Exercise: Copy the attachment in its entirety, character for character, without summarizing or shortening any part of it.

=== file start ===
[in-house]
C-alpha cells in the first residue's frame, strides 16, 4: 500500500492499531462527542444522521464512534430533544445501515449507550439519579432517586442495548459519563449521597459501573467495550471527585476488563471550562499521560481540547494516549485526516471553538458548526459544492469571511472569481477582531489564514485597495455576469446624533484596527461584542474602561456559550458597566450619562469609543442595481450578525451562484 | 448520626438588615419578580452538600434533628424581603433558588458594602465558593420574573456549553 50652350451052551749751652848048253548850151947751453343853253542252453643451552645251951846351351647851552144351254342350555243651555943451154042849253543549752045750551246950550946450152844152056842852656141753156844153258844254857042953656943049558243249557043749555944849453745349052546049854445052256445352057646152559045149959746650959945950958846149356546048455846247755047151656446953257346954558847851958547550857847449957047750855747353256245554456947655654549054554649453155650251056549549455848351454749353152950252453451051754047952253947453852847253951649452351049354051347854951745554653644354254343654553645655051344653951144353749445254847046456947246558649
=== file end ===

[in-house]
C-alpha cells in the first residue's frame, strides 16, 4: 500500500492499531462527542444522521464512534430533544445501515449507550439519579432517586442495548459519563449521597459501573467495550471527585476488563471550562499521560481540547494516549485526516471553538458548526459544492469571511472569481477582531489564514485597495455576469446624533484596527461584542474602561456559550458597566450619562469609543442595481450578525451562484 | 448520626438588615419578580452538600434533628424581603433558588458594602465558593420574573456549553 50652350451052551749751652848048253548850151947751453343853253542252453643451552645251951846351351647851552144351254342350555243651555943451154042849253543549752045750551246950550946450152844152056842852656141753156844153258844254857042953656943049558243249557043749555944849453745349052546049854445052256445352057646152559045149959746650959945950958846149356546048455846247755047151656446953257346954558847851958547550857847449957047750855747353256245554456947655654549054554649453155650251056549549455848351454749353152950252453451051754047952253947453852847253951649452351049354051347854951745554653644354254343654553645655051344653951144353749445254847046456947246558649